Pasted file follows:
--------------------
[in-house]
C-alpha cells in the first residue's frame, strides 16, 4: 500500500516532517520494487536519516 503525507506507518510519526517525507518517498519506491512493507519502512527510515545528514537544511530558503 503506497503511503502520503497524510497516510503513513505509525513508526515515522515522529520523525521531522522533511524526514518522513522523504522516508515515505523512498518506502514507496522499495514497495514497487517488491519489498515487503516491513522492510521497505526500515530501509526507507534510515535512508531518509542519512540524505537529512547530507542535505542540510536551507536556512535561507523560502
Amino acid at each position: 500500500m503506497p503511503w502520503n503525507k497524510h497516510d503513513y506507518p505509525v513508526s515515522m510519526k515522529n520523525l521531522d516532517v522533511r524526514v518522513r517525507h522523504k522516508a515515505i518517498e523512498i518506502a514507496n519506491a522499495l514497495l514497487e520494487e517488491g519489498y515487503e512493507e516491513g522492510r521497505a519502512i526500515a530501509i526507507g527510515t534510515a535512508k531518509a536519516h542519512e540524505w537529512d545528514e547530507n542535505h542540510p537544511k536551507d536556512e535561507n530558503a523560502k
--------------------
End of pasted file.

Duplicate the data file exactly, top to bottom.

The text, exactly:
[in-house]
C-alpha cells in the first residue's frame, strides 16, 4: 500500500516532517520494487536519516 503525507506507518510519526517525507518517498519506491512493507519502512527510515545528514537544511530558503 503506497503511503502520503497524510497516510503513513505509525513508526515515522515522529520523525521531522522533511524526514518522513522523504522516508515515505523512498518506502514507496522499495514497495514497487517488491519489498515487503516491513522492510521497505526500515530501509526507507534510515535512508531518509542519512540524505537529512547530507542535505542540510536551507536556512535561507523560502
Amino acid at each position: 500500500m503506497p503511503w502520503n503525507k497524510h497516510d503513513y506507518p505509525v513508526s515515522m510519526k515522529n520523525l521531522d516532517v522533511r524526514v518522513r517525507h522523504k522516508a515515505i518517498e523512498i518506502a514507496n519506491a522499495l514497495l514497487e520494487e517488491g519489498y515487503e512493507e516491513g522492510r521497505a519502512i526500515a530501509i526507507g527510515t534510515a535512508k531518509a536519516h542519512e540524505w537529512d545528514e547530507n542535505h542540510p537544511k536551507d536556512e535561507n530558503a523560502k